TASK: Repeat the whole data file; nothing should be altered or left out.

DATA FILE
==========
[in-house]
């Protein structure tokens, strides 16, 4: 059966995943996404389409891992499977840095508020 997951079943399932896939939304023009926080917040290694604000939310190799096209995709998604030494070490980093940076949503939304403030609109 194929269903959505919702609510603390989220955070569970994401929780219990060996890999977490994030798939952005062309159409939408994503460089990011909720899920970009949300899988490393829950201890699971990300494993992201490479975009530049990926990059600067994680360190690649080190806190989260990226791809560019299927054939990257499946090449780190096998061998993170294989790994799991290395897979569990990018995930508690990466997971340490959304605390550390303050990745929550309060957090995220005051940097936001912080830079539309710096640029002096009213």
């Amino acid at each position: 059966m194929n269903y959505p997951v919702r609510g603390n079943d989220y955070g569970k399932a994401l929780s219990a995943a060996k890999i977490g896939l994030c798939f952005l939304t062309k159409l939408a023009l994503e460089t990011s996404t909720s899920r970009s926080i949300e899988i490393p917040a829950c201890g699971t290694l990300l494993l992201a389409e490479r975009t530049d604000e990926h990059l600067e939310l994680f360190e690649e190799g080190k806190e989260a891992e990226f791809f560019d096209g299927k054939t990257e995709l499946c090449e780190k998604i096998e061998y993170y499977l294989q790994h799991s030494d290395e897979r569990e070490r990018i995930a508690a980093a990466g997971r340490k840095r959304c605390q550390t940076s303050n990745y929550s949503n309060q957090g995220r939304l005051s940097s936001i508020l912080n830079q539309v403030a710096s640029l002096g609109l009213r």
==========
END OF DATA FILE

[in-house]
């Protein structure tokens, strides 16, 4: 059966995943996404389409891992499977840095508020 997951079943399932896939939304023009926080917040290694604000939310190799096209995709998604030494070490980093940076949503939304403030609109 194929269903959505919702609510603390989220955070569970994401929780219990060996890999977490994030798939952005062309159409939408994503460089990011909720899920970009949300899988490393829950201890699971990300494993992201490479975009530049990926990059600067994680360190690649080190806190989260990226791809560019299927054939990257499946090449780190096998061998993170294989790994799991290395897979569990990018995930508690990466997971340490959304605390550390303050990745929550309060957090995220005051940097936001912080830079539309710096640029002096009213």
């Amino acid at each position: 059966m194929n269903y959505p997951v919702r609510g603390n079943d989220y955070g569970k399932a994401l929780s219990a995943a060996k890999i977490g896939l994030c798939f952005l939304t062309k159409l939408a023009l994503e460089t990011s996404t909720s899920r970009s926080i949300e899988i490393p917040a829950c201890g699971t290694l990300l494993l992201a389409e490479r975009t530049d604000e990926h990059l600067e939310l994680f360190e690649e190799g080190k806190e989260a891992e990226f791809f560019d096209g299927k054939t990257e995709l499946c090449e780190k998604i096998e061998y993170y499977l294989q790994h799991s030494d290395e897979r569990e070490r990018i995930a508690a980093a990466g997971r340490k840095r959304c605390q550390t940076s303050n990745y929550s949503n309060q957090g995220r939304l005051s940097s936001i508020l912080n830079q539309v403030a710096s640029l002096g609109l009213r």